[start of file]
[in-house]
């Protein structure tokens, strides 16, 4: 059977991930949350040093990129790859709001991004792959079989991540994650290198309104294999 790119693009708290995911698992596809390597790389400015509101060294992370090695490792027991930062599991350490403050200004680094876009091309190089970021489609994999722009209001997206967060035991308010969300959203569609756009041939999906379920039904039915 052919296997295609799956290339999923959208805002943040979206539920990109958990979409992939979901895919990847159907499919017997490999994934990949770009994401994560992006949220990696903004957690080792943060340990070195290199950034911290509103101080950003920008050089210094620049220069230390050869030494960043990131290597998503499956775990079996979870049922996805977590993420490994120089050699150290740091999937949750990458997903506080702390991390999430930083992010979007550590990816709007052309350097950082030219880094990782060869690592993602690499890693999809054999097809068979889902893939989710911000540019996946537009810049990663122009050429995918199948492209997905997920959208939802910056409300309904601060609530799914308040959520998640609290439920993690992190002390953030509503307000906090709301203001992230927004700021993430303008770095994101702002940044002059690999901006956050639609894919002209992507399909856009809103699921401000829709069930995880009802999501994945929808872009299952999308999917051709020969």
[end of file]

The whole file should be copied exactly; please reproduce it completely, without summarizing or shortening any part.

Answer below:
[in-house]
């Protein structure tokens, strides 16, 4: 059977991930949350040093990129790859709001991004792959079989991540994650290198309104294999 790119693009708290995911698992596809390597790389400015509101060294992370090695490792027991930062599991350490403050200004680094876009091309190089970021489609994999722009209001997206967060035991308010969300959203569609756009041939999906379920039904039915 052919296997295609799956290339999923959208805002943040979206539920990109958990979409992939979901895919990847159907499919017997490999994934990949770009994401994560992006949220990696903004957690080792943060340990070195290199950034911290509103101080950003920008050089210094620049220069230390050869030494960043990131290597998503499956775990079996979870049922996805977590993420490994120089050699150290740091999937949750990458997903506080702390991390999430930083992010979007550590990816709007052309350097950082030219880094990782060869690592993602690499890693999809054999097809068979889902893939989710911000540019996946537009810049990663122009050429995918199948492209997905997920959208939802910056409300309904601060609530799914308040959520998640609290439920993690992190002390953030509503307000906090709301203001992230927004700021993430303008770095994101702002940044002059690999901006956050639609894919002209992507399909856009809103699921401000829709069930995880009802999501994945929808872009299952999308999917051709020969």